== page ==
How to Harmonize for Beginners + Simple Songs to Get Started

How to Harmonize for Beginners + Simple Songs to Get Started

Harmonies are a daunting concept to beginner singers. Not only do you have to focus on your pitch and rhythm, but you also have to sing an unusual melody over the top of the melody you are used to singing. Learning to harmonize is not as hard as you think and this article will help you learn the basics.

Beginner harmonies are taken from a simple chord. This includes the root note, a major or minor third and a perfect fifth. The main melody will use one of these notes, so you can choose a harmony from the other two notes. The harmony then follows the main melody up and down throughout the song.

It is difficult to explain how to harmonise in one simple paragraph, so you can find a more detailed explanation of this below. You will also find some songs you can try as a beginner to practice harmonizing.

How to Harmonize for Beginners

If you can hold a pitch, you should be able to hold a harmony. Harmonies are notes, other than the melody, that fit within a particular chord. The first thing to learn with harmonies is how to find these other notes in the chord.

Harmonise from the Root Note

Picking a harmony from a single note is a matter of finding either the 3rd or 5th note above (most common harmonies). The original note, as well as the 3rd and 5th note, make up a simple chord.

Finding a '3rd Above'
To find the 3rd note above, you will need to sing four half-steps higher. You can find this on a piano by counting four piano keys higher (including black keys). Otherwise, remember that this is the same as the interval in 'Kumbaya' or 'When the Saints Go Marching In'.

Finding a '5th Above'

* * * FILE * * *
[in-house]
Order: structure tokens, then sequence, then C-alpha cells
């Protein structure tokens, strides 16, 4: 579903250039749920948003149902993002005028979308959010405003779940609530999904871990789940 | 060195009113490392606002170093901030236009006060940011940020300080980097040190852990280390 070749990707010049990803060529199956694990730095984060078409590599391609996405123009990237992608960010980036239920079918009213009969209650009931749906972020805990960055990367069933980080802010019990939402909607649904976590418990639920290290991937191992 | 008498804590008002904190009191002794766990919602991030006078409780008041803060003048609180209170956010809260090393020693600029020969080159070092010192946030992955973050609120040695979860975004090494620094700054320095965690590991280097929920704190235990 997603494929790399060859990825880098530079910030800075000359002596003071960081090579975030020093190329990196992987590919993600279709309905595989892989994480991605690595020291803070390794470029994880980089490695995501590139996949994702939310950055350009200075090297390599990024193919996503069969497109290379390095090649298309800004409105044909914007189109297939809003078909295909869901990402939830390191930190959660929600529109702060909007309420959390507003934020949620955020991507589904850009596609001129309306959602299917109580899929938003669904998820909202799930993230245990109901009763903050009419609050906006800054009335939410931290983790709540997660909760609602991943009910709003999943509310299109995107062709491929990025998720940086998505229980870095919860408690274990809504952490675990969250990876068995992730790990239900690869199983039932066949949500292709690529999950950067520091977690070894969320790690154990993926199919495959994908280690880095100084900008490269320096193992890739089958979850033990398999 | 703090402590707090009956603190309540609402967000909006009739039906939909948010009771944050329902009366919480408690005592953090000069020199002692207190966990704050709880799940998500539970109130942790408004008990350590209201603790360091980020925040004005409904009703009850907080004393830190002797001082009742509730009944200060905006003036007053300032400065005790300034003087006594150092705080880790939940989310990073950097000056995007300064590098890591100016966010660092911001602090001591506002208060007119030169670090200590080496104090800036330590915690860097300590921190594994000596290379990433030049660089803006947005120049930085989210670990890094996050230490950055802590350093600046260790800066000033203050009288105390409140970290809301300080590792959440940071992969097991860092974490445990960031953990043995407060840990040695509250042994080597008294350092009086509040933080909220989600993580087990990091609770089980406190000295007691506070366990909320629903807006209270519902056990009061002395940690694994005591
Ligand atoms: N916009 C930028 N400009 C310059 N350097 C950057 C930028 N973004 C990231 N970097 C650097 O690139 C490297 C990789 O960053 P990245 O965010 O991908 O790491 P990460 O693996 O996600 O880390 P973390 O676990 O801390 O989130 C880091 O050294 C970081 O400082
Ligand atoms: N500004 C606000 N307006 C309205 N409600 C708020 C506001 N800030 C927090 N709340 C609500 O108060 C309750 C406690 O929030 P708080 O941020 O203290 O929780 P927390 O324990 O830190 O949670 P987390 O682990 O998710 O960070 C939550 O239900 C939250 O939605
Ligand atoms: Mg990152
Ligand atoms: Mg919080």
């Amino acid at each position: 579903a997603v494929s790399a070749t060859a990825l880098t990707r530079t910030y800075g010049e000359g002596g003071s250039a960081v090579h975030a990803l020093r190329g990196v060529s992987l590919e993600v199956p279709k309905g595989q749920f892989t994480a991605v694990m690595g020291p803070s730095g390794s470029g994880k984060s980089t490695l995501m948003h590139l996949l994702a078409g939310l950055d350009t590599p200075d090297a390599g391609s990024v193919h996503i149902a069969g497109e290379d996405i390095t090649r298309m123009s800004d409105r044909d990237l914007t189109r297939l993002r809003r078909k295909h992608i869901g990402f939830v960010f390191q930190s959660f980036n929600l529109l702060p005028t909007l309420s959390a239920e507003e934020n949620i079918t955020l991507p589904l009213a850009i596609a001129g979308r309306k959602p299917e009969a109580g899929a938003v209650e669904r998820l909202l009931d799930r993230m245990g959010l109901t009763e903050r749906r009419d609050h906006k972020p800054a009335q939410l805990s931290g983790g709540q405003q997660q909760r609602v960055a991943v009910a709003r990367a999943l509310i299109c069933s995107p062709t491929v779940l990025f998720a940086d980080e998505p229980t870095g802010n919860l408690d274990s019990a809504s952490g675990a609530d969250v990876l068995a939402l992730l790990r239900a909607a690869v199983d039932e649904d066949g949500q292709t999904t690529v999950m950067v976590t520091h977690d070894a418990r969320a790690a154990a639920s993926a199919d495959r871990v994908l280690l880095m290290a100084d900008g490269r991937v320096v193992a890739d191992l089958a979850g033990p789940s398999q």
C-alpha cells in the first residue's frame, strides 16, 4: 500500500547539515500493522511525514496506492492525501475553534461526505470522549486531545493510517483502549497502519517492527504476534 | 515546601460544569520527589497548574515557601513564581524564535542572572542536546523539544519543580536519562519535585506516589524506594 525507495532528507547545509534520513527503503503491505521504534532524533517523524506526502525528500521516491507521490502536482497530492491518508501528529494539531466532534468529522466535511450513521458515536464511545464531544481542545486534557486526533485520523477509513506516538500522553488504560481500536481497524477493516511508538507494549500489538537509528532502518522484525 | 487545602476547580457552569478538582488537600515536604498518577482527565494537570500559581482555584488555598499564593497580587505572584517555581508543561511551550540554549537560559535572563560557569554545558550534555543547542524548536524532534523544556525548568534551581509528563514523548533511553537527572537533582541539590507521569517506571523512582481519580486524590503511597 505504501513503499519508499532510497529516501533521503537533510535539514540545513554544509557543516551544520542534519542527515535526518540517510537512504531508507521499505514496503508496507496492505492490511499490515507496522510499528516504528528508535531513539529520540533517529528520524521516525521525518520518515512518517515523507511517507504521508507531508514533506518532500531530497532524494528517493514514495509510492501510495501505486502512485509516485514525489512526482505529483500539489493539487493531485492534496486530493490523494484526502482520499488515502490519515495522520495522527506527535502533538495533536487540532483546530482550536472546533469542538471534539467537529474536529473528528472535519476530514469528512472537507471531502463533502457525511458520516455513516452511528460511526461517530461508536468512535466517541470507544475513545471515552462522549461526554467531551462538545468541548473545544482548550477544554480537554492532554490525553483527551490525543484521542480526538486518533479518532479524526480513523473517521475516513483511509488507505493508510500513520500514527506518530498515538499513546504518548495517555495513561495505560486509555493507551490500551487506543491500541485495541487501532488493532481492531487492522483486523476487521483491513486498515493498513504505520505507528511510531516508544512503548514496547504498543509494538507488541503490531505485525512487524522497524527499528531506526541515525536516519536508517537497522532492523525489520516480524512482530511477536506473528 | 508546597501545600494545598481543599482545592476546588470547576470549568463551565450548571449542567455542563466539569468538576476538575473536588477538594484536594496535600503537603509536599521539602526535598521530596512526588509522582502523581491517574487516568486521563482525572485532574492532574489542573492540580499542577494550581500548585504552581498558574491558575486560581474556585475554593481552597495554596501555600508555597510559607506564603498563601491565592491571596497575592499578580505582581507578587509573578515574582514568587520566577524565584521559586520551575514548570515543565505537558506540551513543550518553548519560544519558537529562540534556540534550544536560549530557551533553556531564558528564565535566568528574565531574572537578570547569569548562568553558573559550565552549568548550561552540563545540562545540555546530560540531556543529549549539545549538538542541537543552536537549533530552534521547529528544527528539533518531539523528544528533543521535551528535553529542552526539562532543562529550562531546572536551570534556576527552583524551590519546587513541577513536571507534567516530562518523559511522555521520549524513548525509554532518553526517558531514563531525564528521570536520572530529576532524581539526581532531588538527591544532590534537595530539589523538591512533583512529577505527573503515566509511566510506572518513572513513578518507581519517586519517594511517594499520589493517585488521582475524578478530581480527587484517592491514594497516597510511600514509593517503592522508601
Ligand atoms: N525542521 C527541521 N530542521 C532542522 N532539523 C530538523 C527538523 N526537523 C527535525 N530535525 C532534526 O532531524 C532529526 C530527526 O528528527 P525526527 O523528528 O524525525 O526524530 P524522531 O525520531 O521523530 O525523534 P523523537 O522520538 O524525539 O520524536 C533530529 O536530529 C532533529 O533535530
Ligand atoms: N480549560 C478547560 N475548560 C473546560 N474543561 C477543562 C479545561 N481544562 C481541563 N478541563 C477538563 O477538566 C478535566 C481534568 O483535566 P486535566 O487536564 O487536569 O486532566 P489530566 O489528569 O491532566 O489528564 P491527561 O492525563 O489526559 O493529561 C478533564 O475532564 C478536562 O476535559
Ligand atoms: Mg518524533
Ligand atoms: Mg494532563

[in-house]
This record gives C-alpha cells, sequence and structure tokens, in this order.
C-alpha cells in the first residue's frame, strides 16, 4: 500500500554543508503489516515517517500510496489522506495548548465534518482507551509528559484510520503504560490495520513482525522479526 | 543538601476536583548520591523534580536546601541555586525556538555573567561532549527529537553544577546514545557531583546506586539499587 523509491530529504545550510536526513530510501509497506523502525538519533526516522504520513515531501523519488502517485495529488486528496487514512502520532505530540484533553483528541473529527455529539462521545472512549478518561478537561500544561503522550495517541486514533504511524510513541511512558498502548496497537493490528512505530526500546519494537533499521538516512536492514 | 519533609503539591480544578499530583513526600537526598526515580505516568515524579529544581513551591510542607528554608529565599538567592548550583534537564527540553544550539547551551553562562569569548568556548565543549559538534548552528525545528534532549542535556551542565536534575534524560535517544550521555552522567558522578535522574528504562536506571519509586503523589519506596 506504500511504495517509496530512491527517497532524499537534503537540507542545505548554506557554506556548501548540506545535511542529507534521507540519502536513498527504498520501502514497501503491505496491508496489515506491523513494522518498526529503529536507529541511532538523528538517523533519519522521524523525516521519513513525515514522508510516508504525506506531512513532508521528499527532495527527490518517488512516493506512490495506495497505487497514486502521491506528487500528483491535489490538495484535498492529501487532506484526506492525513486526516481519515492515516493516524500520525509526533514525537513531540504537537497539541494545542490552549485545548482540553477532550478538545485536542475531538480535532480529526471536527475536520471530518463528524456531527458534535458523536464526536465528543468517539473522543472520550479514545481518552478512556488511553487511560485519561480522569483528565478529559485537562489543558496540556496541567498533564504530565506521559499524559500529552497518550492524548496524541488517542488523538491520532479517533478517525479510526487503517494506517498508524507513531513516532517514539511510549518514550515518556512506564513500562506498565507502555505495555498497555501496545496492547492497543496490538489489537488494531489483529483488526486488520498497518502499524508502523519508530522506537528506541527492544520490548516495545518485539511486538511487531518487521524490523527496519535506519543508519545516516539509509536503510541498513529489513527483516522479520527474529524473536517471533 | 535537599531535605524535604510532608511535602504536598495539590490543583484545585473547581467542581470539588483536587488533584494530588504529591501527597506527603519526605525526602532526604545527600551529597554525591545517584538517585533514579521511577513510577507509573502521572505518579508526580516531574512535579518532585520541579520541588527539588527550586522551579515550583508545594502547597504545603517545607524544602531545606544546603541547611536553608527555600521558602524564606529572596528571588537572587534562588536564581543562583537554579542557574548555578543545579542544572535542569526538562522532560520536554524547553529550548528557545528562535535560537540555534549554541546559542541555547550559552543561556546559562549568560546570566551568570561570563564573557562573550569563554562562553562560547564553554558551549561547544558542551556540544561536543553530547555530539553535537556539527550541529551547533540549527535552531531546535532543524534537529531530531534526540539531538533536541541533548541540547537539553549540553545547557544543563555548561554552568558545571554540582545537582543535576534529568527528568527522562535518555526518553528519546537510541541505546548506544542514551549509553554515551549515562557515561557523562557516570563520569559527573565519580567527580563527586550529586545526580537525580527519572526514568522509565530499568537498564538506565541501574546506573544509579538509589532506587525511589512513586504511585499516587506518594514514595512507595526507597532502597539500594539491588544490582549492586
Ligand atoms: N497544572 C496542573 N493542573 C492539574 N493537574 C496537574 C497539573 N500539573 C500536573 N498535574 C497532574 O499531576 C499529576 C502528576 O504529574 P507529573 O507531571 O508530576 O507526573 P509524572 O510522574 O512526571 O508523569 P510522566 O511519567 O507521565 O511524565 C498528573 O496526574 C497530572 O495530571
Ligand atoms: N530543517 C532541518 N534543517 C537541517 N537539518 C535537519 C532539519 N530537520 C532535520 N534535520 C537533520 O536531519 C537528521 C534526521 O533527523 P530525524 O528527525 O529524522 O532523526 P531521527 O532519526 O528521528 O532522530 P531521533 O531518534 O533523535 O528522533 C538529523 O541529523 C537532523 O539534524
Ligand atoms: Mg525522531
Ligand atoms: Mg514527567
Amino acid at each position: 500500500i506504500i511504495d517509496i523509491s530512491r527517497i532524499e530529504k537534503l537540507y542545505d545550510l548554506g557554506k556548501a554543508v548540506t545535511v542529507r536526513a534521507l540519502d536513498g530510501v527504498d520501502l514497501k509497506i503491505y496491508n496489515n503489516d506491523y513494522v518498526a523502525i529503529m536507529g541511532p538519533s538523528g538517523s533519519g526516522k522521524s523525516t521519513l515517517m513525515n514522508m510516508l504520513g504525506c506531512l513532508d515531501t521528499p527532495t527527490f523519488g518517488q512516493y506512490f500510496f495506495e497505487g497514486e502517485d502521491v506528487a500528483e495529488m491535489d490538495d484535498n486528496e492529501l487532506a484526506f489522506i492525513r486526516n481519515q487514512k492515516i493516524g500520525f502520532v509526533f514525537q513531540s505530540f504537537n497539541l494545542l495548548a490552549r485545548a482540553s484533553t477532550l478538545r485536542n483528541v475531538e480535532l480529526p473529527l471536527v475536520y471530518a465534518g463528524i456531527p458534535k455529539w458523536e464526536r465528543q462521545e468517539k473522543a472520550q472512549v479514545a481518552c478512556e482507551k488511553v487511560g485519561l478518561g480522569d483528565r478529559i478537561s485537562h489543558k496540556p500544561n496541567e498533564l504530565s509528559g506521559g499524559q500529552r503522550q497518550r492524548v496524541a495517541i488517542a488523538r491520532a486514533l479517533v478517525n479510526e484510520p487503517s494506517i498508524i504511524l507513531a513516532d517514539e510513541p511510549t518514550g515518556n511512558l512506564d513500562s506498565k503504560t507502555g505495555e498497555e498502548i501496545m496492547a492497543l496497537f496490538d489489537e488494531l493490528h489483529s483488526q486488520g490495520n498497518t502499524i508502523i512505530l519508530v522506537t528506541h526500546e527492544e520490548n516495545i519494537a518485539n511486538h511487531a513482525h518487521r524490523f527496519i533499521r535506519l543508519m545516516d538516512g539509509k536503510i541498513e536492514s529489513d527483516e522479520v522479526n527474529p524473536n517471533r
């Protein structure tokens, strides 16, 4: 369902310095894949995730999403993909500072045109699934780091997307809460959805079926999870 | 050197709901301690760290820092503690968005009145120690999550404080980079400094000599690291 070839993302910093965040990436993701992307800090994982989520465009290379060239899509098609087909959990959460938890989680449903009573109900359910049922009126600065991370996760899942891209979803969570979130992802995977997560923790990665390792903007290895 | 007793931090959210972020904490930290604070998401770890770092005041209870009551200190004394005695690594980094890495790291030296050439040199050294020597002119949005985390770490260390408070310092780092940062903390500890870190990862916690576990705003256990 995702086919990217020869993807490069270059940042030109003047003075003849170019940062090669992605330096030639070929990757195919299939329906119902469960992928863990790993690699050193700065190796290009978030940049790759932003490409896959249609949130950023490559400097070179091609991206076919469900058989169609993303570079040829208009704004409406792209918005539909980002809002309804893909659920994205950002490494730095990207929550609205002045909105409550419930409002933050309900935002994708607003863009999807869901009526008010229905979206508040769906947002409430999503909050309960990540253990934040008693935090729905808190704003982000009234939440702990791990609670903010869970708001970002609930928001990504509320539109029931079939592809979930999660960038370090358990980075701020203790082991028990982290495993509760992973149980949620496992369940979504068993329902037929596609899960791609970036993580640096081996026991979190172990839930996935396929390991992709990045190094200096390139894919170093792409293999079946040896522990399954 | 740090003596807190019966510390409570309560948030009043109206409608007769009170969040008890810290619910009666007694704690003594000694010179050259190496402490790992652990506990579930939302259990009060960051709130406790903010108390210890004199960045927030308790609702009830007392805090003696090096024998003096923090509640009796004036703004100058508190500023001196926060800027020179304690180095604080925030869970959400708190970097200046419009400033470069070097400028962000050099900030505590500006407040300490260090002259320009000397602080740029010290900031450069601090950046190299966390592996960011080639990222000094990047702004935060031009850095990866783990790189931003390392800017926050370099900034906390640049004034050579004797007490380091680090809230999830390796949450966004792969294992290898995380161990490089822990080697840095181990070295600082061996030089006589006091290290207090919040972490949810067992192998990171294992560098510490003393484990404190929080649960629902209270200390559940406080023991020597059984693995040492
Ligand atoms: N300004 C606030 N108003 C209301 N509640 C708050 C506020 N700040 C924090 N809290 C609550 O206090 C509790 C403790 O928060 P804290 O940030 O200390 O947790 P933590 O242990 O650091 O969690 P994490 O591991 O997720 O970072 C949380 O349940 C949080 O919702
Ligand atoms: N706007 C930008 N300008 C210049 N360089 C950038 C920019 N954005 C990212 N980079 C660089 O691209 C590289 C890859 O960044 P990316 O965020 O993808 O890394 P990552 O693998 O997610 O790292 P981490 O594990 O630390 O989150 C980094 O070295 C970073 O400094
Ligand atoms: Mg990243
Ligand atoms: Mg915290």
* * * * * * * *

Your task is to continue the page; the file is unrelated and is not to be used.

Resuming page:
To find the 5th note above, you will need to sing seven half-steps above the original note. Again, you can find this on a piano by counting seven white and black notes above the original note. Alternatively, this interval is the same as that in 'Twinkle Twinkle'. You can find examples of many different intervals in this article.

1st, 3rd and 5th note of the harmony (C Major)

Once you have found either the 3rd or 5th note above the 'root note', you will need to practice singing and holding this note while someone else holds the root note. If you can hold this note at the same time as the main melody (sung by someone else), you are harmonizing.

However, this only works when harmonising to a single note. When harmonizing in a song, the main melody will not always follow the root note in each chord. This is why you also need to understand chords.

Understand More About Chords

Understanding chords can be very helpful when singing harmonies. Many melody lines do not follow the root note of the chord. This means that singing a 3rd or 5th above the main melody may not always be the right harmony for the song.

If the melody is based around the 3rd note of the chord, one harmony will be below the melody (around the root note) and one will be above (around the 5th note). The most important thing is to establish the root note of the chord.

Root Note of a Chord
The root note is the note that the chord is named after. For example, the root note of C Major is C, or the root note of A Minor is A. It's as simple as that. Once you know the chord and root note, you can work out which note the main melody is within that chord and choose a harmony from there.

Major and Minor Chords
There is also a difference between major and minor chords when it comes to harmonies. These are the two most common types of chords found in music. Major chords follow the formula mentioned above for finding the 3rd and 5th notes.

In a minor chord, the 3rd note is only three half-steps above the root note, as you can see in the picture below. You can remember a minor 3rd interval by thinking of the song 'Greensleeves'. The 5th note is still seven half-steps from the root note.

1st, 3rd and 5th notes of the harmony in a C Minor chord

Chord Charts
You can find the chords to any song by looking online (such as typing 'Twinkle Twinkle Chords' into Google). Official PVG (piano/vocal/guitar) sheet music will always have the chords written above the music, but many people create chord charts for free. These consist of a set of lyrics with the corresponding chords written above each line.

In a chord chart, a major chord is listed as its root note (eg. 'C' for C Major), whereas a minor chord is listed as its root note with an 'm' next to it (eg. 'Cm' for C Minor).

Working Out the Harmony